The gift that keeps on giving
By g1rlie
12/8/2013 10:38:38 AM
Only it's not a very nice gift.

I read somewhere that this is what happens to those who've been in long-tem affairs, like my situation with Greg (acting out partner). So, earlier this year, he sent me a letter with sine money and asked me to get a secret phone and send him pictures. I have my husband the money and burned the letter.

But I am still not strong. I read in the book, He Restoreth My Soul, that it takes quite awhile to rebuild neural connections in the brain that were damaged by engaging in sexually addictive behavior. I believe the book said it takes a couple of years. My sponsor, however, told me her therapist said it takes 3-5 years. Ugh. I now have a therapist. A CSAT. My first appointment with her is soon. Hopefully, it goes well.

Now for the really dumb part...this week, Greg emailed me and asked for my real phone number. Like a complete idiot, or maybe just an addict, I gave him my number. We talked. He said he wants to buy new a secret phone and that he is coming here soon to go skiing. (He lives far away from me, luckily).

Do, right now, doing everything my sponsor tells me to do so I can become entirely willing to give up any and all contact with Greg. She told me to write a paragraph about how I will feel after seeing Greg and to read that paragraph every hour. So that's what I am doing, in addition to other things. I guess exiting an affair all of the way can take time, and sometimes there are slips with the half measures, acting to my sponsor. She has been where I am.

Really, I just want to be happy and to be a good wife and mother.


You can do this    
"Keep your guard up and stop talking with Greg. You can do this Girlie. It won't be easy but it will be worth it to be free of the guilt and disappointment that you will feel if you don't. Praying for you to continue to be strong."
posted at 23:43:04 on December 8, 2013 by Anonymous
"Satan always comes back to try and gain entry back in. This man appears to be Satan's servant and he doesn't even know it. It was a foolish mistake you made talking with him but do not beat yourself up over making the mistake. Repent look to Christ and keep doing what you know you need to do. You can do it."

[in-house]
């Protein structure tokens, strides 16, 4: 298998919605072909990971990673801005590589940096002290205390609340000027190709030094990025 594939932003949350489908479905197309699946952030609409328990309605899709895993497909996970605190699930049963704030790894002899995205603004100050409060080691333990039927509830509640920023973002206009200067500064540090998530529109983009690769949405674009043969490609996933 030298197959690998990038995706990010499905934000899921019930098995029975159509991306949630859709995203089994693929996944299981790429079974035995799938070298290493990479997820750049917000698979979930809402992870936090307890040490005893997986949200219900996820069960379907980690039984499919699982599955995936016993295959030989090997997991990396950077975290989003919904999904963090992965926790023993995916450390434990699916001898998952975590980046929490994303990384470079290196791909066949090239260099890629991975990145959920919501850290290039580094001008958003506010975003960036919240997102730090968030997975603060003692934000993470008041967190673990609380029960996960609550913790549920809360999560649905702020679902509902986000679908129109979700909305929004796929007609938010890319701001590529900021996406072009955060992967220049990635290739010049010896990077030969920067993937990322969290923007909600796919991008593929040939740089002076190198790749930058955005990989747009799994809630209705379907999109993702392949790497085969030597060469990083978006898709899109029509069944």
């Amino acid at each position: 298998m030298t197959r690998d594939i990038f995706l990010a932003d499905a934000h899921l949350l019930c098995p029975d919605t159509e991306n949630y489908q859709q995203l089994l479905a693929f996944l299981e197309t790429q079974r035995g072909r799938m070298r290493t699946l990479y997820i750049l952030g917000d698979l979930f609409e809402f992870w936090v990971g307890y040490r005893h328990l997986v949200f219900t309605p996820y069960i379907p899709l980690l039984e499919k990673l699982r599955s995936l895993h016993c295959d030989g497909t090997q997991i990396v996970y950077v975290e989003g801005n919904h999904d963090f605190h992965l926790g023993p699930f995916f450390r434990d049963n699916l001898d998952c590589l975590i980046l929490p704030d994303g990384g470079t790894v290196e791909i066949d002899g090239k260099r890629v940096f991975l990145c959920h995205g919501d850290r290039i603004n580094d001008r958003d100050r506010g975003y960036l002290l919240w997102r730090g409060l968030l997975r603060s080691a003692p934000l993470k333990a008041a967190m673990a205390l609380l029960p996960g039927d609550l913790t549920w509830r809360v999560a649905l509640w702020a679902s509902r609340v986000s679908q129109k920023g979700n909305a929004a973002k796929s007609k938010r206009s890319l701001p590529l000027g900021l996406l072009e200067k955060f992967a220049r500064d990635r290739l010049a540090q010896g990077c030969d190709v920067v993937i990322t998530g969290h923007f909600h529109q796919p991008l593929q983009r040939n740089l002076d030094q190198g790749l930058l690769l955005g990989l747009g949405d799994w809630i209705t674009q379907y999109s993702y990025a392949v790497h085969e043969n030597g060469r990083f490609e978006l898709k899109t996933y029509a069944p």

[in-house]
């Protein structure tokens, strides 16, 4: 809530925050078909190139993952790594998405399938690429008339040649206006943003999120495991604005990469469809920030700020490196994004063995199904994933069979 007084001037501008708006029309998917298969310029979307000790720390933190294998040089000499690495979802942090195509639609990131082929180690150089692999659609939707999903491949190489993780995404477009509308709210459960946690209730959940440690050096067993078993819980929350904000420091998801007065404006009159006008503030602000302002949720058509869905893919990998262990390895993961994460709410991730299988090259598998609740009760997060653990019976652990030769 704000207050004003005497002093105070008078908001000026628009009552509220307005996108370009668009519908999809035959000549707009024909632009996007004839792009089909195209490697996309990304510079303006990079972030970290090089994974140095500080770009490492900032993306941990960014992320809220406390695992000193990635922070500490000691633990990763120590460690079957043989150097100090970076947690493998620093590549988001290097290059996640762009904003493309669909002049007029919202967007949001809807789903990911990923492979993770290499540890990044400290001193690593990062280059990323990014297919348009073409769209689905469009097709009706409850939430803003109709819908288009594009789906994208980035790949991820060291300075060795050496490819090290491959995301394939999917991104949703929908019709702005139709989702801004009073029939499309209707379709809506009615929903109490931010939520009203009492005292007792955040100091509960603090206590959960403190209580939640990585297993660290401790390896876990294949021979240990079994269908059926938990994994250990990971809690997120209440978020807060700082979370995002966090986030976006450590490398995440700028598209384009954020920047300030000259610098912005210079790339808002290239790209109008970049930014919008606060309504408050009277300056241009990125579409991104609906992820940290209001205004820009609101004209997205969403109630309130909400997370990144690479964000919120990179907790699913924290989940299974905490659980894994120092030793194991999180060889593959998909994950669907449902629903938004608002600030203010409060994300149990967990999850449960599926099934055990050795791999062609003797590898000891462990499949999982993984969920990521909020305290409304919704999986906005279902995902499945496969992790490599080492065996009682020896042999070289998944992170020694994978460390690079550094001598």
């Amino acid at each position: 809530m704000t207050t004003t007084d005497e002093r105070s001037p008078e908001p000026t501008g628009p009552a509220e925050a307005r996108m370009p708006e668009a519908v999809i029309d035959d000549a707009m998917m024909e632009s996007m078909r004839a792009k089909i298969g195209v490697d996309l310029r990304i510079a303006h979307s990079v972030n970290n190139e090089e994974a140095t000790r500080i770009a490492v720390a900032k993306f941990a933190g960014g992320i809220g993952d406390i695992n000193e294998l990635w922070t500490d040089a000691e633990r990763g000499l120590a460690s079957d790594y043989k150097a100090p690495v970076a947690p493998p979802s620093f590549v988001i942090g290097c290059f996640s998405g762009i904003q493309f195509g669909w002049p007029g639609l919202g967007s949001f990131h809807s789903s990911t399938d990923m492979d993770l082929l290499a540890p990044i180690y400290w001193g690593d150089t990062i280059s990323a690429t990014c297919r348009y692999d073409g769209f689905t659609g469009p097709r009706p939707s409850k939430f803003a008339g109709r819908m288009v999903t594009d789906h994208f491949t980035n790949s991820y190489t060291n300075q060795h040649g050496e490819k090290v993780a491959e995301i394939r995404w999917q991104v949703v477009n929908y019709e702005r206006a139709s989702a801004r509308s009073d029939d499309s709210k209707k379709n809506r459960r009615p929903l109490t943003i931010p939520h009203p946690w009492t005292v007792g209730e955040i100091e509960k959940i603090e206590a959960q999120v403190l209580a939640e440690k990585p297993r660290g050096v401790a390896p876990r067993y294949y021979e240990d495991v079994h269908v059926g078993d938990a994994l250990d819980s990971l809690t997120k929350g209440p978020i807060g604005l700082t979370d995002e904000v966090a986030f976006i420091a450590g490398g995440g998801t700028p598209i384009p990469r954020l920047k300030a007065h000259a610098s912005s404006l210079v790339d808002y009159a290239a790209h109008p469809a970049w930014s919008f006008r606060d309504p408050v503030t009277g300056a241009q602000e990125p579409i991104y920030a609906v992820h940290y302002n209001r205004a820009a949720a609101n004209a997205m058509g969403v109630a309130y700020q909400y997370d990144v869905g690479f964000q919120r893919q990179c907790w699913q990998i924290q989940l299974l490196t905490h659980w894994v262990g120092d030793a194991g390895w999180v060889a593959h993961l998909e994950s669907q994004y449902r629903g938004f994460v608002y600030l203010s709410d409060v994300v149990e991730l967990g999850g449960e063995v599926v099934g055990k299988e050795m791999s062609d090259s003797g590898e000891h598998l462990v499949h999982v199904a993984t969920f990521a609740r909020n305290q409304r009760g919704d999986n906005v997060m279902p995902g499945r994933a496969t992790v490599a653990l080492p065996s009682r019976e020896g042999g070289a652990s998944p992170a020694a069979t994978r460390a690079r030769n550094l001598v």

posted at 00:05:55 on December 9, 2013 by Anonymous
"I want to shoot Gag in the face.

... You're doing excellent though :)"
posted at 02:30:27 on December 9, 2013 by they_speak
I don't have anything brilliant or inspiring to say but I just want to give you my support. I believe in you.
posted at 09:04:04 on December 9, 2013 by Anonymous
hang in there    
I wish I had something profound to say or do that might make your life easier. My heart goes out to you in your struggles. As I've relapsed in my own struggles i have the desire to just let it go, but it doesn't ever seem to ever go away. I myself am hopeful that Ether 12:27 is true that if we are humble the Lord will show us our weakness and he can make those things strong for us. I just finished watching President Monson's talk titled We never walk alone and that has been encouraging for me. The other thing I try to do when I can to pray for those in my recovery group when I am tempted- I've found that helps my heart turn towards others and get my mind off of my temptations and thinking about other people"
posted at 10:33:30 on December 9, 2013 by Anonymous
Great comments...    
"I am here to support and pray for you still, too, just like all the rest.

And the last anon hit the nail on the head about what I've been pondering this weekend. The culture of this Church barely recognizes the differences between "sins" and "weaknesses." If anyone has a weakness, we tend to judge them as if they had a sin.

First of all, we shouldn't judge other people anyway. We are not the judge of sinners, including ourselves.

Secondly, even if we were the judge, we shouldn't judge weaknesses to be sins. They are not the same, and they are not solved the same way. One clear weakness is mental instability or negative self-speak. Elder Holland devoted his entire amazing conference address to the weakness of depression. Depression is a weakness, not a sin. It is not overcome by repentance.

Explaining the difference between sins and weaknesses is very hard. I can't do it, and I doubt that the Lord really wants us to do it. The Pharisees were never able to pin him down on these kinds of dichotomies. For example, he wouldn't be straight with them about who their neighbor was or about whether it's lawful to pay tribute to Caesar.